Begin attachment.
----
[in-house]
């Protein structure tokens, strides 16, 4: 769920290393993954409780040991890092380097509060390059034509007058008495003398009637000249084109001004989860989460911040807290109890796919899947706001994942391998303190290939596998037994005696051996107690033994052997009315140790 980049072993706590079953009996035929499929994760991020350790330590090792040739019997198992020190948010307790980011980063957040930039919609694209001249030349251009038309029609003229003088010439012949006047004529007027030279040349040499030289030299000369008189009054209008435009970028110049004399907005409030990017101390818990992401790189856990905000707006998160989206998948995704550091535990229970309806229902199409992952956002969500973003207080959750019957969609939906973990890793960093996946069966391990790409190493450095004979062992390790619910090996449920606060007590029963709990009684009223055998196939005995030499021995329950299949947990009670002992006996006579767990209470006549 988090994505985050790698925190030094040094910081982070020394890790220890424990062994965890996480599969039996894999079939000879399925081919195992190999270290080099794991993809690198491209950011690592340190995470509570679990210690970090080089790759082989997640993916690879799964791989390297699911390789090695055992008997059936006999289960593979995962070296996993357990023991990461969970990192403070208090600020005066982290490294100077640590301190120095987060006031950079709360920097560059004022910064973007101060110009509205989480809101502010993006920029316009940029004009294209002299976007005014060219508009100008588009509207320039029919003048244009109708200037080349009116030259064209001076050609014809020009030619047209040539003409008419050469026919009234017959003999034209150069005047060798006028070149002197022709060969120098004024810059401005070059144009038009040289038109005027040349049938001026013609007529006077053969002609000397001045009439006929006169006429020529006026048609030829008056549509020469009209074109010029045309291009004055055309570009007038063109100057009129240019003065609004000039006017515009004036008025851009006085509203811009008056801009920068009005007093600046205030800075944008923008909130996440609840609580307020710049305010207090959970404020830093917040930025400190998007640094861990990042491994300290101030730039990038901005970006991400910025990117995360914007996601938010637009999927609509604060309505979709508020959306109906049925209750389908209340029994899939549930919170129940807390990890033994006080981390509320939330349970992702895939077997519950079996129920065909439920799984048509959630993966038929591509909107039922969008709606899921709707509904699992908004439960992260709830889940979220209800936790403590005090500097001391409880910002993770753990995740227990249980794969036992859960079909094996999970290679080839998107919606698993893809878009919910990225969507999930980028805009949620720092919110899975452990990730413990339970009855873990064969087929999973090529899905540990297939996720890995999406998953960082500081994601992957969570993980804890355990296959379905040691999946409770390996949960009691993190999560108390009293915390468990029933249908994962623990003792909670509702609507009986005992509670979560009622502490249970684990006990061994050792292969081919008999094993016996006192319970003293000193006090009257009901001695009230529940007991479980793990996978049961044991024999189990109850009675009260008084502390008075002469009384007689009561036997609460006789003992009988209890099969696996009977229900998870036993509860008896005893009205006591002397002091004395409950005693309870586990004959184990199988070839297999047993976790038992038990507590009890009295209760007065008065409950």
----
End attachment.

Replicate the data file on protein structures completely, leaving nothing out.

[in-house]
């Protein structure tokens, strides 16, 4: 769920290393993954409780040991890092380097509060390059034509007058008495003398009637000249084109001004989860989460911040807290109890796919899947706001994942391998303190290939596998037994005696051996107690033994052997009315140790 980049072993706590079953009996035929499929994760991020350790330590090792040739019997198992020190948010307790980011980063957040930039919609694209001249030349251009038309029609003229003088010439012949006047004529007027030279040349040499030289030299000369008189009054209008435009970028110049004399907005409030990017101390818990992401790189856990905000707006998160989206998948995704550091535990229970309806229902199409992952956002969500973003207080959750019957969609939906973990890793960093996946069966391990790409190493450095004979062992390790619910090996449920606060007590029963709990009684009223055998196939005995030499021995329950299949947990009670002992006996006579767990209470006549 988090994505985050790698925190030094040094910081982070020394890790220890424990062994965890996480599969039996894999079939000879399925081919195992190999270290080099794991993809690198491209950011690592340190995470509570679990210690970090080089790759082989997640993916690879799964791989390297699911390789090695055992008997059936006999289960593979995962070296996993357990023991990461969970990192403070208090600020005066982290490294100077640590301190120095987060006031950079709360920097560059004022910064973007101060110009509205989480809101502010993006920029316009940029004009294209002299976007005014060219508009100008588009509207320039029919003048244009109708200037080349009116030259064209001076050609014809020009030619047209040539003409008419050469026919009234017959003999034209150069005047060798006028070149002197022709060969120098004024810059401005070059144009038009040289038109005027040349049938001026013609007529006077053969002609000397001045009439006929006169006429020529006026048609030829008056549509020469009209074109010029045309291009004055055309570009007038063109100057009129240019003065609004000039006017515009004036008025851009006085509203811009008056801009920068009005007093600046205030800075944008923008909130996440609840609580307020710049305010207090959970404020830093917040930025400190998007640094861990990042491994300290101030730039990038901005970006991400910025990117995360914007996601938010637009999927609509604060309505979709508020959306109906049925209750389908209340029994899939549930919170129940807390990890033994006080981390509320939330349970992702895939077997519950079996129920065909439920799984048509959630993966038929591509909107039922969008709606899921709707509904699992908004439960992260709830889940979220209800936790403590005090500097001391409880910002993770753990995740227990249980794969036992859960079909094996999970290679080839998107919606698993893809878009919910990225969507999930980028805009949620720092919110899975452990990730413990339970009855873990064969087929999973090529899905540990297939996720890995999406998953960082500081994601992957969570993980804890355990296959379905040691999946409770390996949960009691993190999560108390009293915390468990029933249908994962623990003792909670509702609507009986005992509670979560009622502490249970684990006990061994050792292969081919008999094993016996006192319970003293000193006090009257009901001695009230529940007991479980793990996978049961044991024999189990109850009675009260008084502390008075002469009384007689009561036997609460006789003992009988209890099969696996009977229900998870036993509860008896005893009205006591002397002091004395409950005693309870586990004959184990199988070839297999047993976790038992038990507590009890009295209760007065008065409950």